- Dan Beachy-Quick is writer-in-residence at Susquehanna University this week. He is visiting Susquehanna as part of the Raji-Syman Visiting Writers Series, and will be giving a reading while there.
- Tobi Jacobi and Dr. Laura Rogers (Albany College of Health Science and Pharmacy) will deliver a talk entitled “Becoming Incorrigible: The Girls of the Hudson Training School, 1921-32” at the Hudson Area Library in upstate, NY on Oct. 29th.
- Derek Askey (MFA fiction, 2013) has accepted the position of Editorial Assistant with The Sun in Chapel Hill, North Carolina.
- Ben Findlay (MFA Spring 2014) started work in Minneapolis as the Development & Publicity assistant at Coffee House Press.
- Greyrock Review is now accepting submissions! Greyrock Review is an undergraduate anthology at Colorado State University. Submissions are open from October 6, 2014 to December 1, 2014 for original work in fiction, nonfiction, poetry, and visual arts. Any undergraduate at CSU may submit their work at https://greyrockreview.submittable.com/submit for free and will be notified by December 15, 2014. Any questions may be sent to firstname.lastname@example.org
- The first fundraising event for the 2015 Greyrock Review is coming up fast! On October 28th, please join them at CRANKNSTEIN (located in Old Town Fort Collins) for a spectacular reading featuring CSU professors such as Matthew Cooperman and Camille Dungy, as well as graduate and undergraduate CSU writers! During this event there will also be a raffle featuring prizes from local businesses such as Mugs, Bean Cycle, Momo Lolo, and more! Raffle tickets are only $3 each! Other raffle prizes include various novels donated by Old Firehouse Books. Pre-sales for raffle tickets will be held in the Clark C building on October 27 and 28. On these two days only you can get a tasty doughnut AND a raffle ticket for only $3! “Hope to see you all there and thank you for your support!”
At the final MFA reading of the semester, the two readers were Ben Findlay and Kaelyn Riley, a fiction writer and a poet (respectively). The crowd was rather large for the UCA, and because I was early, I had the pleasure of watching people scramble trying to gather enough chairs for the event. When Ben was introduced to the audience, his ability to describe conditions of poverty was praised, and when he read the story he had prepared, “Pressure,” I could see what the introduction had meant.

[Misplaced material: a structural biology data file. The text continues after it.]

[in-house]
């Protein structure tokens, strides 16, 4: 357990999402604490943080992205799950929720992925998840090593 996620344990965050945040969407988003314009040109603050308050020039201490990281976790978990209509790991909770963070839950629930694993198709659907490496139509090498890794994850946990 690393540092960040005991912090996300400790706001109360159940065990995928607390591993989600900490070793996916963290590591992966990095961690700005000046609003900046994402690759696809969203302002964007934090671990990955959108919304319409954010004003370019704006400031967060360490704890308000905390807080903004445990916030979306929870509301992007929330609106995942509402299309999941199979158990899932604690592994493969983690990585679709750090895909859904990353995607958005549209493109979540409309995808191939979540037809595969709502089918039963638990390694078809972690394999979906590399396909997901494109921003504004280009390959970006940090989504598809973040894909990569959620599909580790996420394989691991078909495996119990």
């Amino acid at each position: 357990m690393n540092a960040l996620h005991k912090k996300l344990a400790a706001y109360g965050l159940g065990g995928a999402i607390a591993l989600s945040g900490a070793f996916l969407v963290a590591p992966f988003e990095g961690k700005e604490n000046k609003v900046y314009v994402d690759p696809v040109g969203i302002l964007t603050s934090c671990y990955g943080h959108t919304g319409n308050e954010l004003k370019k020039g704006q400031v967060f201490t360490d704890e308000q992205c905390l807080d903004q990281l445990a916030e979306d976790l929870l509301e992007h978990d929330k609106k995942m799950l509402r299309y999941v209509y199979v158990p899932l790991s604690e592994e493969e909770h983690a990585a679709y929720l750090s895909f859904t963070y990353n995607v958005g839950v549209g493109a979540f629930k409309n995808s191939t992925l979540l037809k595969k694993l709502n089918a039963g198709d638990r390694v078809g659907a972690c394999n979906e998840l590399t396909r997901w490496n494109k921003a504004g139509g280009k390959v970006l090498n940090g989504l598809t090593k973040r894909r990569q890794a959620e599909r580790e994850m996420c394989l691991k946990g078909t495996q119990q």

“We’re smiling in most of the photographs, even if we knew it wouldn’t last…She’s starting to look past me, she’s not looking for a better solution, she’s looking for a better equation.”
The story recounted the tale of a young man named George who works for a glass business, desperately trying to get home to his girlfriend but being constantly held up by the routine of getting paid by a particularly difficult auto repair shop owner. Through his eyes, we see the conditions of poverty and how unfortunate it is to have kidney stones (which made the audience laugh a lot), as well as the toll this lifestyle can have on a relationship. I was so enthralled throughout the entire thing that I decided rather than take careful notes of lines that I liked that I would just record it so I could pay more attention.
I had to do the same thing for the next reader, Kaelyn Riley. As many people filed out of the UCA as soon as Ben finished, I wondered why anyone would want to miss the superb poet that came on stage. While it’s much harder to summarize poetry, many of the ideas presented in Riley’s poetry revolved around what it is to be a woman and what it is to say what you mean, though that does not do her poetry justice. As I walked home that night, I pondered these ideas.
“’I’d forgotten autumn here,’ I say, lamely, anything, and loathe the poetry of it. The block that we just walked is a termination of the light.”
The final reading of the semester was well worth the time the week before Dead Week. These two readers provided an escape from the grueling hours of studying and writing essays, and I certainly look forward to the series continuing in the fall, even if I will not be writing about them any longer.